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How your child can still make it to the dream college despite rising education inflation

How your child can still make it to the dream college despite rising education inflation

How your child can still make it to the dream college despite rising education inflation
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By Kanishka Sarkar  Jun 15, 2022 8:45 PM IST (Updated)

Many parents and students dream of moving abroad for higher studies but seldom do many of them fail to gather enough funds to give wings to the dream. Most top colleges overseas require a huge amount for a student’s entry into a top university, unless he or she manages to get a scholarship, but the high living cost still remains a concern.

While students enjoy their summer break, the rising cost of education (apart from food, fuel, and others) has parents worried across rural and urban pockets of India. After remaining relatively low during the first and second waves of the COVID-19 pandemic, education inflation is picking pace. This has led to parents' concerns about whether they will be able to manage funds for their children’s higher studies and their dream college.

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The pandemic and now
The education inflation rate in India was 0.63 percent in April 2021 and 1 percent in May 2021, but has increased to 4.12 percent and 4.09 percent (provisional) in the corresponding months of 2022, respectively, according to the Ministry of Statistics and Programme Implementation. This is as schools have reopened nationwide with the pandemic waves ebbing.
May Consumer Price Index (provisional) for education across the country was 167.8 points as compared to the base year 2012, for which the index is taken at 100.
The rise in the cost of education cannot alone be attributed to increased tuition fees. There are several other factors including the overall higher cost of living, tuition fees, administration costs, security, modern school infrastructure, and technological updates by educational institutions. Moreover, there is the additional rising fuel cost, which adds to transportation charges, and also food costs.
According to National Sample Survey data cited by The Hindu BusinessLine, the increase in the cost of primary and upper primary education was higher — rising by 30.7 percent and 27.5 percent, respectively, between June 2014 and June 2018, i.e. when CPI inflation on education was rising.
The increase was comparatively lower for higher education. The fees for graduate courses rose by a 5.8 percent hike and by 13.19 percent for post-graduate and higher courses.
Higher education
According to data cited by EduFund co-founder Eela Dubey in an article for Moneycontrol.com, tuition fees of colleges in India have risen by huge amounts over the years and are only expected to go up.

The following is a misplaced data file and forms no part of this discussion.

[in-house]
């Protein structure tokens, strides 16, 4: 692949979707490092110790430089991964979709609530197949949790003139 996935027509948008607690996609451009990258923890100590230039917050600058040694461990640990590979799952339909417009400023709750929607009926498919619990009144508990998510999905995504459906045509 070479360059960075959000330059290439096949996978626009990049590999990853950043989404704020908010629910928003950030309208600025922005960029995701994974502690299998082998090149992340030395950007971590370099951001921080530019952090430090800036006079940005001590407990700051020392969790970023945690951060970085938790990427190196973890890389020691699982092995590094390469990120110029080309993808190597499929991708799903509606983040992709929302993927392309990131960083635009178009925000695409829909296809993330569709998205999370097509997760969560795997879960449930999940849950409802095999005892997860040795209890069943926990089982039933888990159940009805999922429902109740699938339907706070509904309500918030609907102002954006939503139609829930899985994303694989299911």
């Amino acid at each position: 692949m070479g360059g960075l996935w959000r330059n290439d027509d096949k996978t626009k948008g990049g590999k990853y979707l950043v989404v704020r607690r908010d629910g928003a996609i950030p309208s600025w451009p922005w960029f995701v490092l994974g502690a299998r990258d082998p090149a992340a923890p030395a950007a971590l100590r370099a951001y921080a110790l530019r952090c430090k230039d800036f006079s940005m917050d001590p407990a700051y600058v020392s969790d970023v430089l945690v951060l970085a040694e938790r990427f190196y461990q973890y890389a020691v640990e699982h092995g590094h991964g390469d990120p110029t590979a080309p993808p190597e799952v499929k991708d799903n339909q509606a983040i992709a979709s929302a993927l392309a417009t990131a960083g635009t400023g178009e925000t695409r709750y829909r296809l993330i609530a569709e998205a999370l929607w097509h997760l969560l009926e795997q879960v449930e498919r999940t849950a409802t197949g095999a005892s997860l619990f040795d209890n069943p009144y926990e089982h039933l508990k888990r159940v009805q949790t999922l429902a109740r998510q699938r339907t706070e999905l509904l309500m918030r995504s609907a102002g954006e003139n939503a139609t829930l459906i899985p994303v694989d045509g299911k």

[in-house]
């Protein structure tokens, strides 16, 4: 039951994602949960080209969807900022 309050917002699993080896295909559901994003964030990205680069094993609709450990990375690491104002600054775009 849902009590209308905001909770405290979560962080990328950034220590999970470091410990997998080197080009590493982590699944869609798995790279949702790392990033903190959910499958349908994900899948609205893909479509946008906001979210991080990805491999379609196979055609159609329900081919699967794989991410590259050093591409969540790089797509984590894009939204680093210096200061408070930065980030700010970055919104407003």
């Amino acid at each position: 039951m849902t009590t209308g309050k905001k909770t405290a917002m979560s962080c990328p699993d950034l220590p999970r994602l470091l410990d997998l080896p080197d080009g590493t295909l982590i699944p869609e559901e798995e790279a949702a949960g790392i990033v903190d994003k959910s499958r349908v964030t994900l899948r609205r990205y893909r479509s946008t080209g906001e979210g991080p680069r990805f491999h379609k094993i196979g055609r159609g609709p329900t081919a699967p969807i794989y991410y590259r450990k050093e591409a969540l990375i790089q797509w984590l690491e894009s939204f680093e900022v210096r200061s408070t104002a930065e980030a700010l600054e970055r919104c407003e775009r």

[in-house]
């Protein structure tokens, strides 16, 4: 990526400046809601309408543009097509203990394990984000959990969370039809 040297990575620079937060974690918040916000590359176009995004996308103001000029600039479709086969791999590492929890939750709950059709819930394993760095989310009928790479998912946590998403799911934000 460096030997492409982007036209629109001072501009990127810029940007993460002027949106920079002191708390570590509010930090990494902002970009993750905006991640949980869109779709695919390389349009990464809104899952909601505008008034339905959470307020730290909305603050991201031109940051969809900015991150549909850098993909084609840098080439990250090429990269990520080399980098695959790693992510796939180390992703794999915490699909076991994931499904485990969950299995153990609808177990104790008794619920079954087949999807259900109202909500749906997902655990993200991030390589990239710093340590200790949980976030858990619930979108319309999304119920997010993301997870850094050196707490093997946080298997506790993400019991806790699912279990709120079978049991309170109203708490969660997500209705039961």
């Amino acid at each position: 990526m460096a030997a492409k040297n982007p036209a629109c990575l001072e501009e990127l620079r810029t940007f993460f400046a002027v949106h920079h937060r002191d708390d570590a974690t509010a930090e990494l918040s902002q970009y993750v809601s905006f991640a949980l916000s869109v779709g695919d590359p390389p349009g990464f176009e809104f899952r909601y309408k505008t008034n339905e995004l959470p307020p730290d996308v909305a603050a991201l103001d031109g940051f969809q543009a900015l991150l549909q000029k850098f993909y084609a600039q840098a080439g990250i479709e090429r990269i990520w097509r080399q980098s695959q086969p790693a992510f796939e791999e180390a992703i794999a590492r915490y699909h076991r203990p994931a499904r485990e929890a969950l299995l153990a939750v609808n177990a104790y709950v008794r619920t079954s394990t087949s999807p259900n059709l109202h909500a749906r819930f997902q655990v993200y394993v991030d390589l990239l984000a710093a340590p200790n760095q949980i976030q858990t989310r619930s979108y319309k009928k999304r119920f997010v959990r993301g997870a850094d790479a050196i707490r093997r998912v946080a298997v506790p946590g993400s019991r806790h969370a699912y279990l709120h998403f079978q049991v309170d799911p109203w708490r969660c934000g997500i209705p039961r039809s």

As education costs go up, nearly 39 percent of students in the 20-24 age group drop out of college to help their families increase household income, according to recent data by the Unified District Information System for Education.
Overseas education
Many students dream of moving abroad for higher studies but seldom do many gather enough funds to give wings to that dream. Most top colleges overseas require a huge amount for a student’s entry, unless he or she manages to get a scholarship. Even then high living cost remains a concern.
Akshay Chaturvedi, founder and CEO of Leverage Edu, is of the view that the cost of education has increased over the years but that it is not unjustified, at least in global universities. “We are talking about upgradation, in not just infrastructure and quality of the curriculum, but also rapid change in delivery, research facilities, and quality of faculty,” he told CNBCTV18.com.
UK and Australian universities, in particular, have the most merit and need-based scholarships for students in India. He believes it's a more subjective lens to look from to see what the average international tuition is, based on the country of origin.
Foreign education is fast becoming a common thing with even the middle class. "While meritorious students do not have so much of an issue going abroad as their education is normally sponsored by way of scholarships, those who cannot make it need their parents to provide for it," said Vikas Singhania, CEO, TradeSmart.
How parents can start saving early to counter education inflation
For compounding of wealth to work its magic, it needs time and rate of return. So, starting saving when the child is young gives the parent the advantage of time and regular investment in equities will give them the required returns to achieve their goal, according to Singhania.
“Regular monthly savings in a higher-yielding asset like equity can help meet the target. If a parent starts a SIP of Rs 10,000 per month at the time of a child's birth, then by the age of 15, they would have Rs 45.28 lakh if invested in the equity market, yielding around 12 percent per annum during this period,” he explained.
Chaturvedi of Leverage Edu, meanwhile, thinks one can't go wrong with investing in varied asset classes with different risk factors early in life, but low-cost non-collateral (read unsecured) education loans are a healthy instrument that a lot of Indian students still opt for.
“There is nothing wrong with planning early and saving for your or your child's education, but the reality is that not everyone can really do that. Every student looks at an education loan from an investment perspective, an investment in their future. So, an ROI is important,” he said.
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